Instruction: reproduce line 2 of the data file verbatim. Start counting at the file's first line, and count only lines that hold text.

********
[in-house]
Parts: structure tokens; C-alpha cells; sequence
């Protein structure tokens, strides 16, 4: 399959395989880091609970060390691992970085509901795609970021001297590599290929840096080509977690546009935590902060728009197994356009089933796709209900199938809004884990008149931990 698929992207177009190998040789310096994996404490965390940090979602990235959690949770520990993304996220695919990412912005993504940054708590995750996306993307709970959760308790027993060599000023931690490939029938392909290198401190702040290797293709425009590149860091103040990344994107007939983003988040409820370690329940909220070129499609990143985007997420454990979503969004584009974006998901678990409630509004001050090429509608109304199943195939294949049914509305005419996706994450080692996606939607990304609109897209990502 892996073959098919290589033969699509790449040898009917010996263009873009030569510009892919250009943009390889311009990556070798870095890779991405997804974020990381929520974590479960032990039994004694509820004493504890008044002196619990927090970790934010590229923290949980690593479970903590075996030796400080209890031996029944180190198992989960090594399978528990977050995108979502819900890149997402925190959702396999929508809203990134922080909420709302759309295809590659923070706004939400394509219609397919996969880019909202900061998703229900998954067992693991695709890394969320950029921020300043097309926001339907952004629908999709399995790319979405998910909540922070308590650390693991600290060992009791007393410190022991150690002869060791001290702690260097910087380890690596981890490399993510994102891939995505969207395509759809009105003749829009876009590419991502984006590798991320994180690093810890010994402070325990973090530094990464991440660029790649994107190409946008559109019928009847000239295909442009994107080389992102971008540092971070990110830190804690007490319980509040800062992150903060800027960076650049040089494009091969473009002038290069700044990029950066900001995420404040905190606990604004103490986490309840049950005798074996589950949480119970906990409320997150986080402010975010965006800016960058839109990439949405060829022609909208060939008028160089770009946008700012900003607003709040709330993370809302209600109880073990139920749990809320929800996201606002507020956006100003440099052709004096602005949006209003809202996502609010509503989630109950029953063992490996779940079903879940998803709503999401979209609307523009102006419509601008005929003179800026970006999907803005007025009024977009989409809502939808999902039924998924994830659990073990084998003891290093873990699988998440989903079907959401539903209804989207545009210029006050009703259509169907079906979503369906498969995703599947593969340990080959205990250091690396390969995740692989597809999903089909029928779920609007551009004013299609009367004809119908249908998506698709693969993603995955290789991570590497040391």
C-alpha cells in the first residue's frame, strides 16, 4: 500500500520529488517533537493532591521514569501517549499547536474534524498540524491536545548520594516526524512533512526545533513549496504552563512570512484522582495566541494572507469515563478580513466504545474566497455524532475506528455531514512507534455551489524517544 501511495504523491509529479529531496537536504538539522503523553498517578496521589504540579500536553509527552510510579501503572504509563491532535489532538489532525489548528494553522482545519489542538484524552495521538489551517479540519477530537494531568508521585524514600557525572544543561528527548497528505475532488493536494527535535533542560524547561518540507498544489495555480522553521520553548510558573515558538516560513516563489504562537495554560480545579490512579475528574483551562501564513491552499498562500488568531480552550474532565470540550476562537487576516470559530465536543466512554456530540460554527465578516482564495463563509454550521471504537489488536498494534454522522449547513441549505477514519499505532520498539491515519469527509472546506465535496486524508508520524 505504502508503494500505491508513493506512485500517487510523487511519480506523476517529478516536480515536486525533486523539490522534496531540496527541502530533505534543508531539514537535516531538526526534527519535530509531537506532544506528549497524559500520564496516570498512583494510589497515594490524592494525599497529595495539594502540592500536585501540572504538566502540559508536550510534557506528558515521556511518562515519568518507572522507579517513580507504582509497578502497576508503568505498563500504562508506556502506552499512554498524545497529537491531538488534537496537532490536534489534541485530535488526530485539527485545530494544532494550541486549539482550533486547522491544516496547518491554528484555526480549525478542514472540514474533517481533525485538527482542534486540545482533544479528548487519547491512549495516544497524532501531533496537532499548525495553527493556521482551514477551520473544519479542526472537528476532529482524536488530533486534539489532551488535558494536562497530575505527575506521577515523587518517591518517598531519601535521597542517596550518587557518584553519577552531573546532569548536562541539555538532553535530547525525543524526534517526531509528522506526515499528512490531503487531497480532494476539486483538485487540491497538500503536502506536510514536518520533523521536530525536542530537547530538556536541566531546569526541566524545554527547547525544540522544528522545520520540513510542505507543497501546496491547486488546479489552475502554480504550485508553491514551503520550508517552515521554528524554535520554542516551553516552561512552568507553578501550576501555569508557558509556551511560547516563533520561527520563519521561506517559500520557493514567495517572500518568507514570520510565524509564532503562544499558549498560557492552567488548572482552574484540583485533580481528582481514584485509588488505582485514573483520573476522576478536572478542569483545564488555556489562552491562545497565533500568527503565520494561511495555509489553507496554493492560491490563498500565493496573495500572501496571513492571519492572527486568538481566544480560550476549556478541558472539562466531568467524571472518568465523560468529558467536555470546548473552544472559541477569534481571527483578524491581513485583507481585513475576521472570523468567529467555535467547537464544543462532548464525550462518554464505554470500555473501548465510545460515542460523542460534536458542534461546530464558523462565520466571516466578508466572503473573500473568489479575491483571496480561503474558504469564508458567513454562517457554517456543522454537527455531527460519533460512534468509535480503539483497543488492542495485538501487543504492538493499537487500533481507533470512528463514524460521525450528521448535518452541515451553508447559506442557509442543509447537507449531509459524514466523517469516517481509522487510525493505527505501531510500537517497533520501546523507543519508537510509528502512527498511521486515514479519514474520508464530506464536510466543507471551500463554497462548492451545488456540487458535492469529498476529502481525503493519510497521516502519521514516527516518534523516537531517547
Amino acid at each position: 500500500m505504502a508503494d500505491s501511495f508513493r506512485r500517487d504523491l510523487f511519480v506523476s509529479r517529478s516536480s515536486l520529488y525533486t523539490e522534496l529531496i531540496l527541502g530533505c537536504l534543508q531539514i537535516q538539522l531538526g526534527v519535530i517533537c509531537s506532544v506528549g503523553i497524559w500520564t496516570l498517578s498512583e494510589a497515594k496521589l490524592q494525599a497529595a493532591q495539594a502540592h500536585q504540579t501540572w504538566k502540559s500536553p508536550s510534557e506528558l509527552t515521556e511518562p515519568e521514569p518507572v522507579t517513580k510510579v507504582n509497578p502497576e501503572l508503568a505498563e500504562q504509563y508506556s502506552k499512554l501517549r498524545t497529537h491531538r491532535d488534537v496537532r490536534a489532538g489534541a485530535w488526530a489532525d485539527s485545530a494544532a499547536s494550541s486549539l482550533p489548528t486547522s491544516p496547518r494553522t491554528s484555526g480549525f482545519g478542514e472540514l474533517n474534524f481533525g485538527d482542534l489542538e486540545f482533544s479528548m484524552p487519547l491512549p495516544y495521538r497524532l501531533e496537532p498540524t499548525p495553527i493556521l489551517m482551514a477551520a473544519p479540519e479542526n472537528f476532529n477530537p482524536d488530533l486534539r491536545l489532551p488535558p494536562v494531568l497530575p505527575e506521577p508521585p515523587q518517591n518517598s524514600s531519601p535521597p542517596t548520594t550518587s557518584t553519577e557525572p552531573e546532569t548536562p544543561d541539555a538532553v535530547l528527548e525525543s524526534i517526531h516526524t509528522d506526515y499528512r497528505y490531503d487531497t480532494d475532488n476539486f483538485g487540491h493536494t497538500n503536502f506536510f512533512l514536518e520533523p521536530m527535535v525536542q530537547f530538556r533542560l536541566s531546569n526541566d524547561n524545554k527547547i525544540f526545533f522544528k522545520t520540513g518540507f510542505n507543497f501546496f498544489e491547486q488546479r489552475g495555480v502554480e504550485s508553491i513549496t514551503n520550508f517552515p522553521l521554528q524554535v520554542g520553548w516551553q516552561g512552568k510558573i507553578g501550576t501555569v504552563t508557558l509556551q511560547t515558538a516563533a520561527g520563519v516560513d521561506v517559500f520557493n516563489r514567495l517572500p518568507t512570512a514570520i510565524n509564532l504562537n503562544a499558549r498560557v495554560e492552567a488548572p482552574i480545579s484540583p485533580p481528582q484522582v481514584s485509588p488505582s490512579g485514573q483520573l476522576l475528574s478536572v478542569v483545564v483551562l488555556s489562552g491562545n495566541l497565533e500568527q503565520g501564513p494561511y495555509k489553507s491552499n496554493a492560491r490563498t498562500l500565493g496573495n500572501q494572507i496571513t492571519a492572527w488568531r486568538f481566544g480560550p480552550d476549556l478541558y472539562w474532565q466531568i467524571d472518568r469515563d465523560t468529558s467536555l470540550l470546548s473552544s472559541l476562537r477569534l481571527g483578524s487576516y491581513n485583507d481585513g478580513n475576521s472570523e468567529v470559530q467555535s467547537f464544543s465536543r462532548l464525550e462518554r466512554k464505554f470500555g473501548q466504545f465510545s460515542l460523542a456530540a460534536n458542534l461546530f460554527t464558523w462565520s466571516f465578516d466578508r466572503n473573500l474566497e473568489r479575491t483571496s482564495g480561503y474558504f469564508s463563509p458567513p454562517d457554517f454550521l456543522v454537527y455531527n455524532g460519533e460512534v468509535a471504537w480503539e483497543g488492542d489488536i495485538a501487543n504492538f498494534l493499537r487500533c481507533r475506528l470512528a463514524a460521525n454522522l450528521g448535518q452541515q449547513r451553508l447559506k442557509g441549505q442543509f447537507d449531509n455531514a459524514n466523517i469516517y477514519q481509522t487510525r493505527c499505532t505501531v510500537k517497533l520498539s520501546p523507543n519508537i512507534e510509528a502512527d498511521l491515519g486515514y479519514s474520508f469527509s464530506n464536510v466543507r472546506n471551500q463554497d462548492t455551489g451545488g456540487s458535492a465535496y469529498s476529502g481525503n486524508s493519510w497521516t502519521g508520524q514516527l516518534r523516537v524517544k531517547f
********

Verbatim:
Parts: structure tokens; C-alpha cells; sequence